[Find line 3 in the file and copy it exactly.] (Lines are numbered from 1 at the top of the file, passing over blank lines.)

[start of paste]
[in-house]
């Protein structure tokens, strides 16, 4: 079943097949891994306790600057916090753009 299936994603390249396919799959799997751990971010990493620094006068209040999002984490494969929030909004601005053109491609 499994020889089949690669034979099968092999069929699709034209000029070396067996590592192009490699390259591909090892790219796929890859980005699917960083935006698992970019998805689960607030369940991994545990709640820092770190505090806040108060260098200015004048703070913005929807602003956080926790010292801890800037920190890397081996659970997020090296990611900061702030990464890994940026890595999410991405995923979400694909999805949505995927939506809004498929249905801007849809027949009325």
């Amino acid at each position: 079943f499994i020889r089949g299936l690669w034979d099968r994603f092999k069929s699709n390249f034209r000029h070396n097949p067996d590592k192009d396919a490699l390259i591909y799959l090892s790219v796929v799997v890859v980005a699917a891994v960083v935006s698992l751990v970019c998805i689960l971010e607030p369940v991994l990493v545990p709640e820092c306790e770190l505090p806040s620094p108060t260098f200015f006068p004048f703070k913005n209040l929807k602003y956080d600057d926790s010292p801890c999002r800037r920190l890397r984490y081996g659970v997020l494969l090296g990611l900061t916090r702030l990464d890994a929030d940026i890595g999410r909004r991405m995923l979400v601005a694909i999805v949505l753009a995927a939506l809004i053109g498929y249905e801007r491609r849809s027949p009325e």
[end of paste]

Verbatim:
């Amino acid at each position: 079943f499994i020889r089949g299936l690669w034979d099968r994603f092999k069929s699709n390249f034209r000029h070396n097949p067996d590592k192009d396919a490699l390259i591909y799959l090892s790219v796929v799997v890859v980005a699917a891994v960083v935006s698992l751990v970019c998805i689960l971010e607030p369940v991994l990493v545990p709640e820092c306790e770190l505090p806040s620094p108060t260098f200015f006068p004048f703070k913005n209040l929807k602003y956080d600057d926790s010292p801890c999002r800037r920190l890397r984490y081996g659970v997020l494969l090296g990611l900061t916090r702030l990464d890994a929030d940026i890595g999410r909004r991405m995923l979400v601005a694909i999805v949505l753009a995927a939506l809004i053109g498929y249905e801007r491609r849809s027949p009325e």